The Cover Section Editor: M. Therese Southgate,
MD, Senior Contributing Editor.
When the Eiffel Tower opened in Paris in 1889, it was the centerpiece
of the Exposition Universelle, an international fair commemorating the centennial
of the French Revolution. It, in turn, ushered in a revolution of its own:
one in architecture. Soaring more than a thousand feet above the Seine, the
Tower offered views of Paris hitherto granted only to balloonists. It was
the tallest man-made structure in the world and retained that title for more
than 40 years, until the Chrysler Building in New York City topped it in 1930.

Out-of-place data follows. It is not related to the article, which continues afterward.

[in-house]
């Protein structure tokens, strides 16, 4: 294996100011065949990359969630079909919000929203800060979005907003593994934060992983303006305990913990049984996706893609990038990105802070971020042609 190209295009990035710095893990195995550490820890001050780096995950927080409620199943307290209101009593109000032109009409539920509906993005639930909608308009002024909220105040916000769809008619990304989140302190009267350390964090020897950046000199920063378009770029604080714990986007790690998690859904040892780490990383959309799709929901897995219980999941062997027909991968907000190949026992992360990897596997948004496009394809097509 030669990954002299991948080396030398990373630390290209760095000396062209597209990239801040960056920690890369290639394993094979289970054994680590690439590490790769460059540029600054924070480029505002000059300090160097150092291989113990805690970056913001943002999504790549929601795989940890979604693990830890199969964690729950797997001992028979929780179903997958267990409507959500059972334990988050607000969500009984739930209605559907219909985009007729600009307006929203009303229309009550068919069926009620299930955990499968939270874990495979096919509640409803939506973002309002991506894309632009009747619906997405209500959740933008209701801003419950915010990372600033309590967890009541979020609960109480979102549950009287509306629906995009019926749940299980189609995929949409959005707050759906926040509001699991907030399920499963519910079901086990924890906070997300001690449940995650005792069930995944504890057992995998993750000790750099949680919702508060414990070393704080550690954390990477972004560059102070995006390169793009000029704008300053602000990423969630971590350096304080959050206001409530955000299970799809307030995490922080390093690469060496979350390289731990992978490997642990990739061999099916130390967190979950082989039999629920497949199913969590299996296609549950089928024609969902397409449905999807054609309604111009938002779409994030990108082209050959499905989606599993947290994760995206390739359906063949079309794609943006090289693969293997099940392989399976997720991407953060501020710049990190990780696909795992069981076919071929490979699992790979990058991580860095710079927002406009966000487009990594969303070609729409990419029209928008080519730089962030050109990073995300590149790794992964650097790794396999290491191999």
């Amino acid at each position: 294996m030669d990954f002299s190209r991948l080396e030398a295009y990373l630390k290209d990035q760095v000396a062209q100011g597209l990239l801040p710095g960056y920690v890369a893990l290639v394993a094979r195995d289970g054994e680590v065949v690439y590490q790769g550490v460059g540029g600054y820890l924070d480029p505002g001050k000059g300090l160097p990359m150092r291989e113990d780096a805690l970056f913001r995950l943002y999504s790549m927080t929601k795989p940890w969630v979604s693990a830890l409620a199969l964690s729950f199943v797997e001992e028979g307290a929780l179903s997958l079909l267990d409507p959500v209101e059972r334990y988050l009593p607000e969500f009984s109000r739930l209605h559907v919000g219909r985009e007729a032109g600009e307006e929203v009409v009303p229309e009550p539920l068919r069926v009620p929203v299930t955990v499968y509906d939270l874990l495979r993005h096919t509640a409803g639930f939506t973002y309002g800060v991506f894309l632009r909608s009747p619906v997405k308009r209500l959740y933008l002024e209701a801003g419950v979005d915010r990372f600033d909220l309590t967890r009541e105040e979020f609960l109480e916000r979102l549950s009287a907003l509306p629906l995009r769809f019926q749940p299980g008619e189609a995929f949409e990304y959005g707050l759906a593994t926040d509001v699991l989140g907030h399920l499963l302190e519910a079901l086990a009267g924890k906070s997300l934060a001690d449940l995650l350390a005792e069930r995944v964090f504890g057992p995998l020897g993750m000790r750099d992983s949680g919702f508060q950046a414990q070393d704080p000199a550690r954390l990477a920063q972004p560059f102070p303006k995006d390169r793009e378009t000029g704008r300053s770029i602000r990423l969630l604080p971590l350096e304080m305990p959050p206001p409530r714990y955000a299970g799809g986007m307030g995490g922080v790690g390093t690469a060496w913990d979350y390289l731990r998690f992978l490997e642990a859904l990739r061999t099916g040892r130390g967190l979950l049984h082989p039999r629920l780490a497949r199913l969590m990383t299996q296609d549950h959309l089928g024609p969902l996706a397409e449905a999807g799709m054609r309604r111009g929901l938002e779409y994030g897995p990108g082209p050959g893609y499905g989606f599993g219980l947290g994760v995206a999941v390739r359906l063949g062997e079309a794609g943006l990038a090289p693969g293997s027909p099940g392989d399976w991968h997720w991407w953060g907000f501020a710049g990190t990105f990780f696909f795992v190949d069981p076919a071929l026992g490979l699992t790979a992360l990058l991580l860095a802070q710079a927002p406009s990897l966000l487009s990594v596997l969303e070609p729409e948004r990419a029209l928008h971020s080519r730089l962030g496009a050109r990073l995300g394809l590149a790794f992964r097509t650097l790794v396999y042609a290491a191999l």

Visitors could reach the top by climbing its 1665 steps or by riding in specially
designed glass cages that curved inward along the massive, yet graceful, lattice-work
pillars. The wrought iron alone weighed some 7300 tons; its 18,000 separate
pieces were held together by more than 2½ million rivets. The Tower
was built by a French civil engineer and bridge builder, Gustave Eiffel, whose
plan had been chosen by the French government from more than a hundred submissions.
(Earlier, Eiffel had helped design the framework for the Statue of Liberty
in New York Harbor; he was also responsible for France's highest bridge at
that time.) The Eiffel Tower was the technological marvel of its age, a perfect
marriage of art and science; it became a symbol for the modernity sweeping
all aspects of life in fin-de-siècle Europe.
Southgate MT. Champs de Mars: The Red Tower. JAMA. 2000;284(1):14. doi:10.1001/jama.284.1.14